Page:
On the one hand, we're grateful to have the show back; on the other, our favorite town is a much darker place
”Jericho” premiere recap: Nuts so good
Let’s get a few things straight. I love Jericho. I think it’s one of the most relevant, interesting shows to have premiered in the last few years. In anticipation of the new season, I rewatched the whole first season last weekend, to remind myself of everything that happened. I cried when April died. I screamed when Gray Anderson tried to rip Johnston Green a new one. I sat in shock at the end of the season finale.
Well, we fans finally got our way. The ”nuts” campaign was successful, and CBS gave Jericho a second chance, albeit a seven-episode chance. (They even showed Bill eating nuts in Jimmy’s hospital room.) But after watching the first episode of the second season, I’m not convinced the writers and producers have their hearts in it.
I shouted at my TV many times during the season opener, but it wasn’t because of something Gray was doing. The show I loved has changed, and not for the better. Character development vanished, the pacing was off, and there seemed to be no passion or caring in the Kansas town.
I understand that Jericho‘s creative team will have to ”wrap things up” in the seven-episode arc if the show doesn’t do well, but for them to pretty much destroy what they built is disheartening.
My disappointment started with the opening scene. I was hoping the episode would begin with the fight at the Richmond farm; instead we get a squabble with Jake Green and Phil Constantino in the farmhouse. Did anyone buy Major Beck as a figure of power and authority? (He projects as much as power as my pinky.) Every time he showed up on screen, I thought I was watching a high school play.
For the rest of the episode, Jake was off character. Are we to believe that he would snap so severely? Would he forget how he helped keep Jericho calm for months after the bombs? Would he really be so upset over his father’s death that he would become a vigilante and want to kill Constantino in cold blood? I don’t buy it for a second. The first season painted Jake as a man who grew in the time after the bombs; in the first few minutes of this season, we saw that completely unravel.
The same can be said for his brother, Eric. Although it’s a little more believable that Eric would snap. If you recall, in the last episode of season 1 (why it was revealed so late in the season I’ll never understand), it came out that Eric and Jake weren’t close and that Eric didn’t want Jake to be his best man. Perhaps the writers were waiting for the second season to show his manic side.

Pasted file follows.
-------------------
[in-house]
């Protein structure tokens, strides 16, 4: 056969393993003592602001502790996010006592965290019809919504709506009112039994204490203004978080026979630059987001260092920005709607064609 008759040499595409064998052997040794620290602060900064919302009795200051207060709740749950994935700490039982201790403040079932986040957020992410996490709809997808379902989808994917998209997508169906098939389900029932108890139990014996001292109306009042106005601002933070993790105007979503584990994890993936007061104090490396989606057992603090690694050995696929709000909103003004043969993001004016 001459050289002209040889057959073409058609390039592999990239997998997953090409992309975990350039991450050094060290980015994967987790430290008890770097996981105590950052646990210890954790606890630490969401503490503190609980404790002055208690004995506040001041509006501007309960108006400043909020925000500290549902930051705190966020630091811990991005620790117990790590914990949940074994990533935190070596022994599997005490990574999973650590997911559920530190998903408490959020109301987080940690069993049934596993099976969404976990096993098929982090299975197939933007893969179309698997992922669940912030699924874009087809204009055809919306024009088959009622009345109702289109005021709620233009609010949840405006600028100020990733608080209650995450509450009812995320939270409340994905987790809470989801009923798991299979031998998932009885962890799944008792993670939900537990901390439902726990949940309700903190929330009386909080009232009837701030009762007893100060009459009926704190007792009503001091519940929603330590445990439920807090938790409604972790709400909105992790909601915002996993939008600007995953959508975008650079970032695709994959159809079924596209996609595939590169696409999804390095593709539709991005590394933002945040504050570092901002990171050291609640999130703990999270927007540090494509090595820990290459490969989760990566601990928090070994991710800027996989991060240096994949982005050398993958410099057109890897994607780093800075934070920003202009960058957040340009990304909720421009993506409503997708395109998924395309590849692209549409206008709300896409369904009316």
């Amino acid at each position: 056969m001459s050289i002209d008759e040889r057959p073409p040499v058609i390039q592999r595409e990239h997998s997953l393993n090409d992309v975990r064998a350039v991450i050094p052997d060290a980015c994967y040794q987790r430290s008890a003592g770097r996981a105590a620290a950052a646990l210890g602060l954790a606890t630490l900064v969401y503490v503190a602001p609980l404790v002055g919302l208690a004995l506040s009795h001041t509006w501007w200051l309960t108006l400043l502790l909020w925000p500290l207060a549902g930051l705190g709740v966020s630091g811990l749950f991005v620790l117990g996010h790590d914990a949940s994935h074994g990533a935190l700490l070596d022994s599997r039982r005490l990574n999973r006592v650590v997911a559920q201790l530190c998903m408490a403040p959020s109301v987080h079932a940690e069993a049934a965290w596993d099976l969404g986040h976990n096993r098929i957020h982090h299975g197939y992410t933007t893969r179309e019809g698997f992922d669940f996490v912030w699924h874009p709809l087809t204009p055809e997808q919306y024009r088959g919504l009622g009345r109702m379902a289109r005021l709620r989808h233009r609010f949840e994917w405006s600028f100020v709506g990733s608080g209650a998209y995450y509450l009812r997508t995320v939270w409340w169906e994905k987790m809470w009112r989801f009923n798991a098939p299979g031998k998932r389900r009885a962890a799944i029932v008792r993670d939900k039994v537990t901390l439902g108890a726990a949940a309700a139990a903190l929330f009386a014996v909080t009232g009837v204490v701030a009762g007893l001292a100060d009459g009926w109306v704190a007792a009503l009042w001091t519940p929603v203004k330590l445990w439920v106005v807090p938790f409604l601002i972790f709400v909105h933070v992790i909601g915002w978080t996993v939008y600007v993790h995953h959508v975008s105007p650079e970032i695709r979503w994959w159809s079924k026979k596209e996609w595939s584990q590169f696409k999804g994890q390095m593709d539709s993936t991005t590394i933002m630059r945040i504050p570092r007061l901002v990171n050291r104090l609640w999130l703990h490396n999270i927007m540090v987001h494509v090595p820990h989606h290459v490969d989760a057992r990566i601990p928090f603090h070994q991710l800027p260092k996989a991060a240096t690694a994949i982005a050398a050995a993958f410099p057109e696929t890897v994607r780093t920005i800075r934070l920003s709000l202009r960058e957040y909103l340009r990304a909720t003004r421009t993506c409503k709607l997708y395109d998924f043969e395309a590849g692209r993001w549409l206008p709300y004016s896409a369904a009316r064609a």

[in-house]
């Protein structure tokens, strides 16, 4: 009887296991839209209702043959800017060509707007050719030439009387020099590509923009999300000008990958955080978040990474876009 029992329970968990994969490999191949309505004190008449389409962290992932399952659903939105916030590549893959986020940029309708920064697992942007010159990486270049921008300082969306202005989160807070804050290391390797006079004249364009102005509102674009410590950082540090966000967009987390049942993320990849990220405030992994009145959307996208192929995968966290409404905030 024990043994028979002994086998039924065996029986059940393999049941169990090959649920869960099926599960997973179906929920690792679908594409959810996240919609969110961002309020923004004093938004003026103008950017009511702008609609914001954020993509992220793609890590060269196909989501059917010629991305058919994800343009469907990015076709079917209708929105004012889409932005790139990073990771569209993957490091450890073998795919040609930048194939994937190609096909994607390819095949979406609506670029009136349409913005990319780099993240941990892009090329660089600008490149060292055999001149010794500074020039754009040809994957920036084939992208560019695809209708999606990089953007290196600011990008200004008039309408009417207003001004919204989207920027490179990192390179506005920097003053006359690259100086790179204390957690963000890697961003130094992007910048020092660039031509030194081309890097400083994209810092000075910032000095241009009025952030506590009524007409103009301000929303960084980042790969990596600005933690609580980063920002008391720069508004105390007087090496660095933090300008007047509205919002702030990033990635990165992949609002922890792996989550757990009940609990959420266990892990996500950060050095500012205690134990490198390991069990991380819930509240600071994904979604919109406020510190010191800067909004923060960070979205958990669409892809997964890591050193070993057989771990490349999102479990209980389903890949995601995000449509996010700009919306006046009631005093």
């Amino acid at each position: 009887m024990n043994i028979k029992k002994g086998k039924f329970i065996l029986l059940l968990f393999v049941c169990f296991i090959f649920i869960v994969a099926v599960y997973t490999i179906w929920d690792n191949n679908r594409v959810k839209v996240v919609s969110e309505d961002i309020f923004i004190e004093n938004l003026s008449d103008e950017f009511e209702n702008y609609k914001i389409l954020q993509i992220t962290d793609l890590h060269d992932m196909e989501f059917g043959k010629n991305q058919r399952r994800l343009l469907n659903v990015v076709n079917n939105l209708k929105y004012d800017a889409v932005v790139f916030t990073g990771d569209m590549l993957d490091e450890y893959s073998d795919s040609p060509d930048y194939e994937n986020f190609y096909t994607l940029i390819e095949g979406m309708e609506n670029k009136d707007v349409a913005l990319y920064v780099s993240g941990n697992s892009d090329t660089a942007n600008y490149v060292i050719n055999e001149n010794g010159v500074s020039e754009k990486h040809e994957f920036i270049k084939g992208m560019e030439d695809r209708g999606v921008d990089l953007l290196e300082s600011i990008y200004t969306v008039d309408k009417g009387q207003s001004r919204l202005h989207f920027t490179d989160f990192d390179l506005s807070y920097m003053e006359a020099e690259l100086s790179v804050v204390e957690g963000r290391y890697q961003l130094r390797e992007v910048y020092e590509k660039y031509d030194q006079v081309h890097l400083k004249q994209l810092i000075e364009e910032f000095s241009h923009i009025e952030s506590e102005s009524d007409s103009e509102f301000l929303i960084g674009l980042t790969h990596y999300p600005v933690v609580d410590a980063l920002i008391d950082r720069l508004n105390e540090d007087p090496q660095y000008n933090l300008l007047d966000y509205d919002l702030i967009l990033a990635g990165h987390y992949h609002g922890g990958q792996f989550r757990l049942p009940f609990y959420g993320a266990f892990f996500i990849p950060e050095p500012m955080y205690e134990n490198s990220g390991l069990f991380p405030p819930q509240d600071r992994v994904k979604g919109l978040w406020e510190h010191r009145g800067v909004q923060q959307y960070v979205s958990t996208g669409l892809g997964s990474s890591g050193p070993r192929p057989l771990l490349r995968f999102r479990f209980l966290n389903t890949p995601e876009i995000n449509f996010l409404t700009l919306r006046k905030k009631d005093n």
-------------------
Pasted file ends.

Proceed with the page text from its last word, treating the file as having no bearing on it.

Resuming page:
At least Mimi and Stanley are still around, with their sickly sweet banter. Mimi remains the smart-ass and Stanley the happy-go-lucky farm boy. Stanley’s proposal was one of the few scenes I cared about in this episode, and yes, it made me cry.
NEXT: Missing in action
We also got to see Robert Hawkins and Darcy working together, for once. Hawkins revealed that the government would be looking for Sarah Mason, so that gives him some leverage. The source of tension in this episode was Chavez, another member of Hawkins’ team, who showed up in Jericho. But who really knows if Chavez can be trusted at all? At least his arrival got my blood pumping. Who would have thought that Darcy would pull a gun on him? Brilliant!
Some other things happened that will definitely have repercussions: Jake becoming sheriff, Heather being asked to serve as liaison between New Bern and Jericho, Texas weighing which national government to support, and the new president stopping in town. Is any of this exciting? For me, not really, but we’ll see where it goes.
I was a bit more concerned about who was missing. Gail Green is spending time ”at the ranch.” Hawkins’ kids are with some friends since he and Darcy are once again ”having problems at home.” We probably won’t see Dale or Skylar. Bonnie has apparently vanished into thin air. While most of these characters were supporting, they are what made Jericho a warm and inviting show. Now it’s just cold and uncaring.
Still, while I may be down on Jericho after the first episode, I’m holding out some hope that it may get better. I’m intrigued by what Jake meant when he said of the government contractor Jennings and Rall, ”I’ve seen what they do.” I want to find out who in the government was behind the decision to blow Iran and North Korea off the map. And I really want to find out whether Chavez is with or against Hawkins.
What did you think of the premiere? Is Jericho the way you remember it? And did you also wonder what was in the train that Hawkins derailed during the battle with New Bern?